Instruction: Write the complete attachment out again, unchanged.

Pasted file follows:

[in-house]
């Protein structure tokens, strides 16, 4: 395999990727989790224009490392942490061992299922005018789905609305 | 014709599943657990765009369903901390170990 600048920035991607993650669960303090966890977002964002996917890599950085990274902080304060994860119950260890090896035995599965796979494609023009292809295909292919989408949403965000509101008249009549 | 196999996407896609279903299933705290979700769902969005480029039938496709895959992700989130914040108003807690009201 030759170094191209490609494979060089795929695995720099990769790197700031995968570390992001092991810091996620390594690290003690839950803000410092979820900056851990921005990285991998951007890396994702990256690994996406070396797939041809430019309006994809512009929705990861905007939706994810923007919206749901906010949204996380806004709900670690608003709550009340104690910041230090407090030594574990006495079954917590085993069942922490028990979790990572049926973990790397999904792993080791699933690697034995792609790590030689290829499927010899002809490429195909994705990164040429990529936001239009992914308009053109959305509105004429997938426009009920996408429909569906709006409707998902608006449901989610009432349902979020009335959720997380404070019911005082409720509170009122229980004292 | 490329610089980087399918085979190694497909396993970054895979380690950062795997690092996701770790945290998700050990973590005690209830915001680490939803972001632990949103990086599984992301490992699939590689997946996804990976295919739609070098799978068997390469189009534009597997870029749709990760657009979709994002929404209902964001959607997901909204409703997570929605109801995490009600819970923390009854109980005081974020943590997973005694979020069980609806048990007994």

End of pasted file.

[in-house]
């Protein structure tokens, strides 16, 4: 395999990727989790224009490392942490061992299922005018789905609305 | 014709599943657990765009369903901390170990 600048920035991607993650669960303090966890977002964002996917890599950085990274902080304060994860119950260890090896035995599965796979494609023009292809295909292919989408949403965000509101008249009549 | 196999996407896609279903299933705290979700769902969005480029039938496709895959992700989130914040108003807690009201 030759170094191209490609494979060089795929695995720099990769790197700031995968570390992001092991810091996620390594690290003690839950803000410092979820900056851990921005990285991998951007890396994702990256690994996406070396797939041809430019309006994809512009929705990861905007939706994810923007919206749901906010949204996380806004709900670690608003709550009340104690910041230090407090030594574990006495079954917590085993069942922490028990979790990572049926973990790397999904792993080791699933690697034995792609790590030689290829499927010899002809490429195909994705990164040429990529936001239009992914308009053109959305509105004429997938426009009920996408429909569906709006409707998902608006449901989610009432349902979020009335959720997380404070019911005082409720509170009122229980004292 | 490329610089980087399918085979190694497909396993970054895979380690950062795997690092996701770790945290998700050990973590005690209830915001680490939803972001632990949103990086599984992301490992699939590689997946996804990976295919739609070098799978068997390469189009534009597997870029749709990760657009979709994002929404209902964001959607997901909204409703997570929605109801995490009600819970923390009854109980005081974020943590997973005694979020069980609806048990007994």